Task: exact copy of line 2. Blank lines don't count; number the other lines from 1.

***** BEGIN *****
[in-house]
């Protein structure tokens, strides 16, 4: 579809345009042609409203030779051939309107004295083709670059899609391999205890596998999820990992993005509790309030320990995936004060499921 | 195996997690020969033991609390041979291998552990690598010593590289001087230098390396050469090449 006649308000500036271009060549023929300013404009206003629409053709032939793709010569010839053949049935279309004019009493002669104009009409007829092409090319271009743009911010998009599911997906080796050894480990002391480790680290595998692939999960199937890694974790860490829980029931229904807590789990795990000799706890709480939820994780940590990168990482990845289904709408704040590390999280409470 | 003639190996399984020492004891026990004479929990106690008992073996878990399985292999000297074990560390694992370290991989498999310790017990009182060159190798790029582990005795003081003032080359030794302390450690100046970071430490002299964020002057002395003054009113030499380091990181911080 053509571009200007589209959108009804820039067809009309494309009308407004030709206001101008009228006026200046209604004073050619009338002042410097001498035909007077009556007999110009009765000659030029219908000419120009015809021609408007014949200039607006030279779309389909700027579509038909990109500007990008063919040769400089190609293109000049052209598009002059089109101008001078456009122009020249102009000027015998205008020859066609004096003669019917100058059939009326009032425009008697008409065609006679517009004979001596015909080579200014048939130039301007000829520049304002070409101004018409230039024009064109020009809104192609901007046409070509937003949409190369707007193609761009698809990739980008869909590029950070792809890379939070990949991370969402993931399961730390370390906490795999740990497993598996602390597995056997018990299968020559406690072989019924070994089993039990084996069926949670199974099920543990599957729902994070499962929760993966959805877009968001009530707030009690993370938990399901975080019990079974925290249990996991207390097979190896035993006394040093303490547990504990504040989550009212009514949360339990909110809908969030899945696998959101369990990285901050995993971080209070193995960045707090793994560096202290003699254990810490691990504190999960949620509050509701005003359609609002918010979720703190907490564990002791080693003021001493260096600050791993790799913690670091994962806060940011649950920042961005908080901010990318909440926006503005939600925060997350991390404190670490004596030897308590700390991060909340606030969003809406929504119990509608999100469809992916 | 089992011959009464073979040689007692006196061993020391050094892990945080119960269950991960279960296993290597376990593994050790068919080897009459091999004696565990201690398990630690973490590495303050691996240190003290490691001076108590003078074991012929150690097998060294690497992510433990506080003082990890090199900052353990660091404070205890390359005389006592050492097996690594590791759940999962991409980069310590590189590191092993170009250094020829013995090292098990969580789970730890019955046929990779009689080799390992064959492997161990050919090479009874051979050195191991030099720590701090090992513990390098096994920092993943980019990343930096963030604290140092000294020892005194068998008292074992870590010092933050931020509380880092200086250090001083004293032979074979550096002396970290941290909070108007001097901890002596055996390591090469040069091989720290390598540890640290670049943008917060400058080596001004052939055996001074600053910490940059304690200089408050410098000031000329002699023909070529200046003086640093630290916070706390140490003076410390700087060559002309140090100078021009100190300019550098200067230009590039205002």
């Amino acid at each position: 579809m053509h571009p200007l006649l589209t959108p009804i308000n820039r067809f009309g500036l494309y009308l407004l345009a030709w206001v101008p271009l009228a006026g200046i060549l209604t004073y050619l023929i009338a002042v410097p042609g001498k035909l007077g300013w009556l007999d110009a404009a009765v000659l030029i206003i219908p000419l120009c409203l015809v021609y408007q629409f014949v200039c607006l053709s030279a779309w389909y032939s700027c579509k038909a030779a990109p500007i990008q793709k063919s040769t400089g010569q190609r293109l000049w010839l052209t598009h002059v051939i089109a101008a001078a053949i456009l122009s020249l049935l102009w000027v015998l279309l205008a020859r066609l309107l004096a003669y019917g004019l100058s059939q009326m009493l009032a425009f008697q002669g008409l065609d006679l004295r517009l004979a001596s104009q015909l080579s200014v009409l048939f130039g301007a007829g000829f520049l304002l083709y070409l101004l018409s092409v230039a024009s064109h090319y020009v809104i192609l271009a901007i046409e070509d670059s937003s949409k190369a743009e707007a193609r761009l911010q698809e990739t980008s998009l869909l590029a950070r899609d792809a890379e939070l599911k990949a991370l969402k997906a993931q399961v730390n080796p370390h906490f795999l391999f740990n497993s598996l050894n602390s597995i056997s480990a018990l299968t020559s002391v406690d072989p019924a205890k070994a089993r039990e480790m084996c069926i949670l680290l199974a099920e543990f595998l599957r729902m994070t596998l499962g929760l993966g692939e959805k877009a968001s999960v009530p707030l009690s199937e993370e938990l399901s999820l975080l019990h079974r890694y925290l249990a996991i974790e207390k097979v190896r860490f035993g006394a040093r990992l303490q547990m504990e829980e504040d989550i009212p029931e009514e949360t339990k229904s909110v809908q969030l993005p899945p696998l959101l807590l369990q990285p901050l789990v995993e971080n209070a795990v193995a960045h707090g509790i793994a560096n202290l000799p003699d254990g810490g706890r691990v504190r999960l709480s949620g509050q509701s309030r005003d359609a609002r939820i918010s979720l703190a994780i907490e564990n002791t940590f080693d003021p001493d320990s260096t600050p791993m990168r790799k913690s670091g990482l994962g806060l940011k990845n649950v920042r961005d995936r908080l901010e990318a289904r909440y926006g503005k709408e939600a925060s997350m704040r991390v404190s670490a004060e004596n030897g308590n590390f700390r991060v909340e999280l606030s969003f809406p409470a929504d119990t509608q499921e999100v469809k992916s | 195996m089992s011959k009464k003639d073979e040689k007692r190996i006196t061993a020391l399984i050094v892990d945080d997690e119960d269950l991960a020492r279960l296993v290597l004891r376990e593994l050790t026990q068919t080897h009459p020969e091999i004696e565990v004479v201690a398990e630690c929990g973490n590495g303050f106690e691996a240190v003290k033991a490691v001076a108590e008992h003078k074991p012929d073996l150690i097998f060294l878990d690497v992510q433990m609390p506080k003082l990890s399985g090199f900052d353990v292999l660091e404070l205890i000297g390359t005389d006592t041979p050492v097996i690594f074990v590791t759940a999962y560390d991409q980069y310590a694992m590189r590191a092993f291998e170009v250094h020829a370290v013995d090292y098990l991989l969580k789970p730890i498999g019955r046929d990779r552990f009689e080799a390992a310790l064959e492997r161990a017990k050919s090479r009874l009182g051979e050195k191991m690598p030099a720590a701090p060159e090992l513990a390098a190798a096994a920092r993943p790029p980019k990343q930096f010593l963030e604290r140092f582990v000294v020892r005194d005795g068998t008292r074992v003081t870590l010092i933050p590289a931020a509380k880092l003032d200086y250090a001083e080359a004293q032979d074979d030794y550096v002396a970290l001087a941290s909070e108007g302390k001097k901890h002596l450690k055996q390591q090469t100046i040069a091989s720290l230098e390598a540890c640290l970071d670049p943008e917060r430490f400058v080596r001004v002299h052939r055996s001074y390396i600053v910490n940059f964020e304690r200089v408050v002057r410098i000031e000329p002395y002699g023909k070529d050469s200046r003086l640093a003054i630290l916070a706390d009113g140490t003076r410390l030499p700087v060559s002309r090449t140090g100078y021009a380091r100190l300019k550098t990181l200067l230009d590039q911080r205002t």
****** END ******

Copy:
């Protein structure tokens, strides 16, 4: 579809345009042609409203030779051939309107004295083709670059899609391999205890596998999820990992993005509790309030320990995936004060499921 | 195996997690020969033991609390041979291998552990690598010593590289001087230098390396050469090449 006649308000500036271009060549023929300013404009206003629409053709032939793709010569010839053949049935279309004019009493002669104009009409007829092409090319271009743009911010998009599911997906080796050894480990002391480790680290595998692939999960199937890694974790860490829980029931229904807590789990795990000799706890709480939820994780940590990168990482990845289904709408704040590390999280409470 | 003639190996399984020492004891026990004479929990106690008992073996878990399985292999000297074990560390694992370290991989498999310790017990009182060159190798790029582990005795003081003032080359030794302390450690100046970071430490002299964020002057002395003054009113030499380091990181911080 053509571009200007589209959108009804820039067809009309494309009308407004030709206001101008009228006026200046209604004073050619009338002042410097001498035909007077009556007999110009009765000659030029219908000419120009015809021609408007014949200039607006030279779309389909700027579509038909990109500007990008063919040769400089190609293109000049052209598009002059089109101008001078456009122009020249102009000027015998205008020859066609004096003669019917100058059939009326009032425009008697008409065609006679517009004979001596015909080579200014048939130039301007000829520049304002070409101004018409230039024009064109020009809104192609901007046409070509937003949409190369707007193609761009698809990739980008869909590029950070792809890379939070990949991370969402993931399961730390370390906490795999740990497993598996602390597995056997018990299968020559406690072989019924070994089993039990084996069926949670199974099920543990599957729902994070499962929760993966959805877009968001009530707030009690993370938990399901975080019990079974925290249990996991207390097979190896035993006394040093303490547990504990504040989550009212009514949360339990909110809908969030899945696998959101369990990285901050995993971080209070193995960045707090793994560096202290003699254990810490691990504190999960949620509050509701005003359609609002918010979720703190907490564990002791080693003021001493260096600050791993790799913690670091994962806060940011649950920042961005908080901010990318909440926006503005939600925060997350991390404190670490004596030897308590700390991060909340606030969003809406929504119990509608999100469809992916 | 089992011959009464073979040689007692006196061993020391050094892990945080119960269950991960279960296993290597376990593994050790068919080897009459091999004696565990201690398990630690973490590495303050691996240190003290490691001076108590003078074991012929150690097998060294690497992510433990506080003082990890090199900052353990660091404070205890390359005389006592050492097996690594590791759940999962991409980069310590590189590191092993170009250094020829013995090292098990969580789970730890019955046929990779009689080799390992064959492997161990050919090479009874051979050195191991030099720590701090090992513990390098096994920092993943980019990343930096963030604290140092000294020892005194068998008292074992870590010092933050931020509380880092200086250090001083004293032979074979550096002396970290941290909070108007001097901890002596055996390591090469040069091989720290390598540890640290670049943008917060400058080596001004052939055996001074600053910490940059304690200089408050410098000031000329002699023909070529200046003086640093630290916070706390140490003076410390700087060559002309140090100078021009100190300019550098200067230009590039205002």